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The Works of the Rev. Jonathan Swift/Volume 7/The Progress of Beauty

THE PROGRESS OF BEAUTY. 1720.


WHEN first Diana leaves her bed,
Vapours and steams her look disgrace,
A frowzy dirty-colour'd red
Sits on her cloudy wrinkled face:

But, by degrees, when mounted high,
Her artificial face appears
Down from her window in the sky,
Her spots are gone, her visage clears.

'Twixt earthly females, and the moon,
All parallels exactly run:
If Celia should appear too soon,
Alas, the nymph would be undone!

To see her from her pillow rise,
All reeking in a cloudy steam,
Crack'd lips, foul teeth, and gummy eyes,
Poor Strephon! how would he blaspheme!

Three colours, black, and red, and white,
So graceful in their proper place,
Remove them to a different site,
They form a frightful hideous face:

For instance, when the lily skips
Into the precincts of the rose,
And takes possession of the lips,
Leaving the purple to the nose:

So Celia went entire to bed,
All her complexion safe and sound;
But, when she rose, white, black, and red,
Though still in sight, had chang'd their ground.

The black, which would not be confin'd,
A more inferiour station seeks,
Leaving the fiery red behind,
And mingles in her muddy cheeks.

But Celia can with ease reduce,
By help of pencil, paint, and brush,
Each colour to its place and use,
And teach her cheeks again to blush.

She knows her early self no more,
But fill'd with admiration stands;
As other painters oft adore
The workmanship of their own hands.

Thus, after four important hours,
Celia's the wonder of her sex:
Say, which among the heavenly powers
Could cause such marvellous effects?

Venus, indulgent to her kind,
Gave women all their hearts could wish,
When first she taught them where to find
White lead and Lusitanian[1] dish.

Love with white lead cements his wings;
White lead was sent us to repair
Two brightest, brittlest, earthly things,
A lady's face, and China-ware.

She ventures now to lift the sash;
The window is her proper sphere:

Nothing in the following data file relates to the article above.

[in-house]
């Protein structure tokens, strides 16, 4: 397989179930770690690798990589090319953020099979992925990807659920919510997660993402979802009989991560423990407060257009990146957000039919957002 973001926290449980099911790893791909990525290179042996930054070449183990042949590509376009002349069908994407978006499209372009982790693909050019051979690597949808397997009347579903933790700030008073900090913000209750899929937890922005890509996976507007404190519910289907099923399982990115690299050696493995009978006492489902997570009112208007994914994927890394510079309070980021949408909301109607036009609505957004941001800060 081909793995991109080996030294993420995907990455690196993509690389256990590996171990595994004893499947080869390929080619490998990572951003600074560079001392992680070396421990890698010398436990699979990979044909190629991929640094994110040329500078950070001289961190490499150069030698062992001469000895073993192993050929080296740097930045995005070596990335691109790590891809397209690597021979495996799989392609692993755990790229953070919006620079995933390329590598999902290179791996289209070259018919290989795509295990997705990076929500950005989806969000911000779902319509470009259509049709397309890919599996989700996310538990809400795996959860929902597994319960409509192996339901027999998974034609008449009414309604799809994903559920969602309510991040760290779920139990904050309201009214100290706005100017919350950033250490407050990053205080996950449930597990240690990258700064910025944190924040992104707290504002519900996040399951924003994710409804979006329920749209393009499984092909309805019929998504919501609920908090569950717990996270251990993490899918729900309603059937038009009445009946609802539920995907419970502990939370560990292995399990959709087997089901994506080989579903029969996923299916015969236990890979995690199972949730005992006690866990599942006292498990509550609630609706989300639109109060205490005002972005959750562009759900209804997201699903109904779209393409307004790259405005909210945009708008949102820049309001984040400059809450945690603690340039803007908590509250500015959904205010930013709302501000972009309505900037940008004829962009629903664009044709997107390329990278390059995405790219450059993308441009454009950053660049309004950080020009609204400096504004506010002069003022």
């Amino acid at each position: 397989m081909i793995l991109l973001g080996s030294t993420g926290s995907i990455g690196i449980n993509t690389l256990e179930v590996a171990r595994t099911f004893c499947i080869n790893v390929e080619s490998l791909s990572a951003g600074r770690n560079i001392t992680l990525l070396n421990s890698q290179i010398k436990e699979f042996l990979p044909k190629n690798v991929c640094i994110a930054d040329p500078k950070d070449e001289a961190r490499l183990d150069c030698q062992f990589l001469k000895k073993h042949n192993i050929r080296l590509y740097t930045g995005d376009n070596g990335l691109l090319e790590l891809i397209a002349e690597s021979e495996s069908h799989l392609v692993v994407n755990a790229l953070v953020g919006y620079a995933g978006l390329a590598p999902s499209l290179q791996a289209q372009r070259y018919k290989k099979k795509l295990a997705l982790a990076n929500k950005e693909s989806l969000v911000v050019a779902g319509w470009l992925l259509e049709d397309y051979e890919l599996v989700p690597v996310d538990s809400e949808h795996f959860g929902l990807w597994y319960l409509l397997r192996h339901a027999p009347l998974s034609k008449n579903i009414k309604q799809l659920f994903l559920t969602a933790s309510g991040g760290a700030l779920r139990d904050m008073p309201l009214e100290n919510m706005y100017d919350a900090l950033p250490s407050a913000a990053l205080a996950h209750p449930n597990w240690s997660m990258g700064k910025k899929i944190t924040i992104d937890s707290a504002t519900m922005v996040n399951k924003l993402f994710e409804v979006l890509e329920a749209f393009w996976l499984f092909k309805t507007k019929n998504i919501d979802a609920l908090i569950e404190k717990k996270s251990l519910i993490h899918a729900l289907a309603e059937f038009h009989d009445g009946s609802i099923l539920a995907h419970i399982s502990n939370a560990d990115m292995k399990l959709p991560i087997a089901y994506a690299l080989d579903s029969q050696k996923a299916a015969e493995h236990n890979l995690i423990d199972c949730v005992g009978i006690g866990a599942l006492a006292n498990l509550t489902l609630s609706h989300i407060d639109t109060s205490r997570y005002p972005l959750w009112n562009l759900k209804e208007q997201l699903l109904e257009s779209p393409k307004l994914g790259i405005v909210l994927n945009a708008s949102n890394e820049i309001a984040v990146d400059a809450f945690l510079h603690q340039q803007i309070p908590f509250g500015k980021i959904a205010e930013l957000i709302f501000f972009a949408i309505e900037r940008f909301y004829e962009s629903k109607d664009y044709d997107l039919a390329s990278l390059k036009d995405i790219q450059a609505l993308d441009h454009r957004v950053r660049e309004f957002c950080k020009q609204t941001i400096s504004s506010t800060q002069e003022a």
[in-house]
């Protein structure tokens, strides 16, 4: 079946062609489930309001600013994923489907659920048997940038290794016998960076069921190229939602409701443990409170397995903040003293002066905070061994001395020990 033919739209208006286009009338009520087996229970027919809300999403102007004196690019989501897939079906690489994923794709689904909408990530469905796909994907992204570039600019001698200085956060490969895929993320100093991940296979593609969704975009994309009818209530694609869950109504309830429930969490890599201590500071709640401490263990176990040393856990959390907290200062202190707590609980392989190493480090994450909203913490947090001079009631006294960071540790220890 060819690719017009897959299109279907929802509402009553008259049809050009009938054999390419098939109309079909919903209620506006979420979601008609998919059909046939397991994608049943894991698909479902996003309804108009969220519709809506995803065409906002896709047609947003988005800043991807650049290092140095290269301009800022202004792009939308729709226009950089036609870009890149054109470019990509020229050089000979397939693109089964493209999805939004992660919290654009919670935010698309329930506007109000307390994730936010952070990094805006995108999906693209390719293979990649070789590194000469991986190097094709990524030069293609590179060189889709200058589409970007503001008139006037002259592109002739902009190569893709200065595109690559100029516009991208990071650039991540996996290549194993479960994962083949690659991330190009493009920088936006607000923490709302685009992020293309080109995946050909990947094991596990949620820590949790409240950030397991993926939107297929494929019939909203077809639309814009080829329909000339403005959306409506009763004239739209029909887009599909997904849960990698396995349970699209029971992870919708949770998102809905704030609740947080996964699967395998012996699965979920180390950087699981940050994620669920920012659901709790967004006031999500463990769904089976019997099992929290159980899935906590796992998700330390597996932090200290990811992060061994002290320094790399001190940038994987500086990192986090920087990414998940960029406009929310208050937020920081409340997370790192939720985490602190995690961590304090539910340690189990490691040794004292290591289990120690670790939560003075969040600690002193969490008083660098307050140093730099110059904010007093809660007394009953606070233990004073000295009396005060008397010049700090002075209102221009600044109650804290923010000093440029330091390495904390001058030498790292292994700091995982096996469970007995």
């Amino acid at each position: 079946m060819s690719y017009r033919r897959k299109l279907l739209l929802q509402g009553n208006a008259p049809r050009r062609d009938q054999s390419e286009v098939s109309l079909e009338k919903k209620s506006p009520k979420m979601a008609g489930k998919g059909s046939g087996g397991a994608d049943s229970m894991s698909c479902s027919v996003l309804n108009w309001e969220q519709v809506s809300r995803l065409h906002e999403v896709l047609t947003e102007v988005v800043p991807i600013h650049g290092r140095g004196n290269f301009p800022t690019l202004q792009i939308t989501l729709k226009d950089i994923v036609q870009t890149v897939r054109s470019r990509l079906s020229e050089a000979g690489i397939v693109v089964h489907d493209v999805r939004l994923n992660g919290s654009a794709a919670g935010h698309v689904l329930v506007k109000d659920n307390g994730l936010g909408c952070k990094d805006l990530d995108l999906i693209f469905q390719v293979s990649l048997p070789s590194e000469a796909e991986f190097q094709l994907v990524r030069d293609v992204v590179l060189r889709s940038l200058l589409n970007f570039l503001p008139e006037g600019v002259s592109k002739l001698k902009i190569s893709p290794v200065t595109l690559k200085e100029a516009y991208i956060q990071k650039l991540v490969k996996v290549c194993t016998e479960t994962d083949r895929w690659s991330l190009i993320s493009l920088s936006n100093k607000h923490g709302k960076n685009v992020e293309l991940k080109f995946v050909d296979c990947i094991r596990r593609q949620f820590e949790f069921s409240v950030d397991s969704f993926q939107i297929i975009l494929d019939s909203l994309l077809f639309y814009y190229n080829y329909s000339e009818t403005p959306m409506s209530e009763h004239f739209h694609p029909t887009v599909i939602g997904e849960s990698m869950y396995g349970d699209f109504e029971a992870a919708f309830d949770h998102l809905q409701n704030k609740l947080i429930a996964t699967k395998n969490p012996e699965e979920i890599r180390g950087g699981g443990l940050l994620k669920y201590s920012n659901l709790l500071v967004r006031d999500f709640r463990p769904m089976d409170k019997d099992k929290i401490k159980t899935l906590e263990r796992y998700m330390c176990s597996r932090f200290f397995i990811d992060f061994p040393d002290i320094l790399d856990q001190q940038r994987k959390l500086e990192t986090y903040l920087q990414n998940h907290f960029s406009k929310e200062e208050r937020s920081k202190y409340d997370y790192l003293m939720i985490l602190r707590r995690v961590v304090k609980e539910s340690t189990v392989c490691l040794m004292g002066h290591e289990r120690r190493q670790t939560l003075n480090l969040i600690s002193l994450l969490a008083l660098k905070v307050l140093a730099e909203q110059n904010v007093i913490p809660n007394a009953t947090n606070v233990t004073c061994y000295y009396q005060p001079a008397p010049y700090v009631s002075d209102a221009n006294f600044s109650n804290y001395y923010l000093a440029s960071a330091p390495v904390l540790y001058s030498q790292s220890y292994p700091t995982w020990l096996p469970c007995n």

Ah, lovely nymph! be not too rash,
Nor let the beaux approach too near.

Take pattern by your sister star:
Delude at once and bless our sight;
When you are seen, be seen from far,
And chiefly choose to shine by night.

But art no longer can prevail,
When the materials all are gone;
The best mechanick hand mast fail,
Where nothing's left to work upon.

Matter, as wise logicians say,
Cannot without a form subsist;
And form, say I as well as they,
Must fail, if matter brings no grist.

And this is fair Diana's case;
For all astrologers maintain,
Each night a bit drops off her face,
When mortals say she's in her wane:

While Partridge[2] wisely shows the cause
Efficient of the moon's decay,
That Cancer with his poisonous claws
Attacks her in the milky way:

But Gadbury[2], in art profound,
From her pale cheeks pretends to show,
That swain Endymion is not found,
Or else that Mercury's her foe.

But, let the cause be what it will,
In half a month she looks so thin,
That Flamsteed[3] can, with all his skill,
See but her forehead and her chin.

Yet, as she wastes, she grows discreet,
Till midnight never shows her head:
So rotting Celia strolls the street,
When sober folks are all abed:

For sure, if this be Luna's fate,
Poor Celia, but of mortal race,
In vain expects a longer date
To the materials of her face.

When Mercury her tresses mows,
To think of black lead combs is vain;
No painting can restore a nose,
Nor will her teeth return again.

Ye powers, who over love preside!
Since mortal beauties drop so soon,
If ye would have us well supply'd,
Send us new nymphs with each new moon!


  1. Portugal.
  2. 2.0 2.1 Partridge and Gadbury wrote each an ephemeris.
  3. John Flamsteed, the celebrated astronomer royal.